Calling for an end to gun violence
Story and photos by Robin Elisabeth Kilmer
Tony Bennett might be better known for his 17 Grammy Awards than he is for his time in 1944 spent fighting in the Battle of the Bulge—the largest and bloodiest battle fought by the United States during World War II.
In that engagement, Americans suffered 89,000 casualties, and the Germans suffered over 100,000.
Bennett has called his experience in the Battle of the Bulge “a front-row seat in hell.”
It was during the Battle of the Bulge that the Nazis first introduced the Sturmgewehr 44, considered by many historians to be the first modern assault rifle.
If the Nazis had also invented the AK-47, which fires more rounds, it is easy to imagine that American casualties would have been greater.
Something is amiss, argue gun-control advocates, when American civilians have access these tools of war.
“I’m committed to eliminating all the assault weapons in America. Assault weapons are for war,” the 86-year-old singer said at a recent Harlem rally held by supporters of gun control. “We the people do not support the NRA (National Rifle Association).”
The Thurs., March 16 rally happened just days after Senate Majority Leader Harry Reid tabled a bill to ban the sale of assault weapons in the United States. Senator Reid has since reported that he will introduce a bill that will include provisions on background checks, school safety and the reporting of gun trafficking.
The Harlem rally brought together a broad coalition of activists, labor leaders, and members of the health care industry.
They supported the New York SAFE Act, which Governor Andrew Cuomo recently signed into law, and urged similar legislation on a national level.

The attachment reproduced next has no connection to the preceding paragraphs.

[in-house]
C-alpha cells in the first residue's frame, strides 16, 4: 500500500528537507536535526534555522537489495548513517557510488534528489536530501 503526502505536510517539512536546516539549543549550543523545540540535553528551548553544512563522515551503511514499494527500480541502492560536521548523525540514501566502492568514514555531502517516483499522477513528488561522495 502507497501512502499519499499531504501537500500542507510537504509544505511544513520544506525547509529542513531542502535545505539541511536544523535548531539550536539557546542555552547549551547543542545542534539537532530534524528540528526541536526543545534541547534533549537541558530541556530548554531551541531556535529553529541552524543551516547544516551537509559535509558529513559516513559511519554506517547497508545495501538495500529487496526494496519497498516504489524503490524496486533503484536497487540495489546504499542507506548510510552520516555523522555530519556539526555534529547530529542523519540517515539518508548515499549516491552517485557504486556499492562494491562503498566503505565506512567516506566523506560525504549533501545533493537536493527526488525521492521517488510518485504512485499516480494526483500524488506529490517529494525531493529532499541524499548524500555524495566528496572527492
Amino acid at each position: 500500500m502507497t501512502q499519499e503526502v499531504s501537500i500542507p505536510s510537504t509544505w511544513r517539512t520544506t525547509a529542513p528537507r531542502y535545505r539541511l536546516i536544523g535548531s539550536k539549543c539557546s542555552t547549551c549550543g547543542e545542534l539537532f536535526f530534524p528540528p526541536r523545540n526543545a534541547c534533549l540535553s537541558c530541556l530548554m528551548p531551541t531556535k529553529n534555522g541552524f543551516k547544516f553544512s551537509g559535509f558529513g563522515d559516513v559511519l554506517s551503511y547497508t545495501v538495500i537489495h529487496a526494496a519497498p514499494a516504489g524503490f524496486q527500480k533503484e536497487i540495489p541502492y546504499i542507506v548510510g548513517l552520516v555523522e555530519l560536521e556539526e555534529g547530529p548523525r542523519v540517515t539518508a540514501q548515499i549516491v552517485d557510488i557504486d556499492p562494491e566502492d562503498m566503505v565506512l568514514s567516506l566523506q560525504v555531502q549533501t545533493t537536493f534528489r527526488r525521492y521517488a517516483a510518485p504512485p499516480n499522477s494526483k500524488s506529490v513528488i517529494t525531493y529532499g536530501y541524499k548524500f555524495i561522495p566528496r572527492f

“As healthcare workers, we see the impact of gun violence every day, both in our emergency department in crisis and for ongoing care of children and young adults who have been permanently disabled as a result of gunshot wounds,” said Dr. Steven Safyer, President and CEO of Montefiore Medical Center said in a statement.
“We are going to claim our communities back and get the guns off the streets in the United States of America,” said Reverend Al Sharpton.
Also present were labor leaders, union activists, members of youth groups, and other concerned citizens.
Performers from the Repertory Impact Theater, a Harlem-based youth theater program, and I Am Peace, a branch of Street Corner Resources, provided message-infused hip-hop entertainment.
Pablo Vásquez is a member of The Washington Heights and Inwood Youth Council.
Vásquez reported that his cousin and his cousin’s friend were victims of gun violence, and that, in some areas of the city, he is afraid to walk down the street for fear that someone will be carrying a gun.
“It’s something that I always have in the back of my mind, that I have to be aware of my surroundings, that nobody is trying to harm me.”
Brandon Lora and Vianeli García, also of The Washington Heights and Inwood Youth Council, were also present.
“We have to stand for this. It’s kids killing kids. A lot of it is teen-on-teen violence, and it has to stop,” said Garcia.
The rally drew supporters and voices from all over the city.
Now a resident of Brooklyn, Annie Davis once lived in Harlem. It is where her son, Rocky, was shot dead in the head on his 24th birthday.
“He was out celebrating. I’ve had many mothers comfort me, and I pray to God that another mother doesn’t have to lose a child to gun violence,” she said, as she addressed the audience with tears streaming down her eyes.
Fatimah Roland lives downtown, and braved the cold hoping to help show the rest of the country that stricter gun control is needed everywhere, not just in New York.
“It’s been way too long, and way too many people have been killed. As a mother, I feel for other mothers, and as a sister, I feel for anyone who has lost someone to gun violence. And it’s bewildering to me that Harry Reid didn’t have a nerve to put it up for a vote, even though 92 percent of Americans are supporting this.”
Roland is glad that the SAFE Act was passed, though she said she did not necessarily feel any safer.
“I think it’s great,” said Roland, “but if they can buy these guns these guns nationally, we’re still targets.”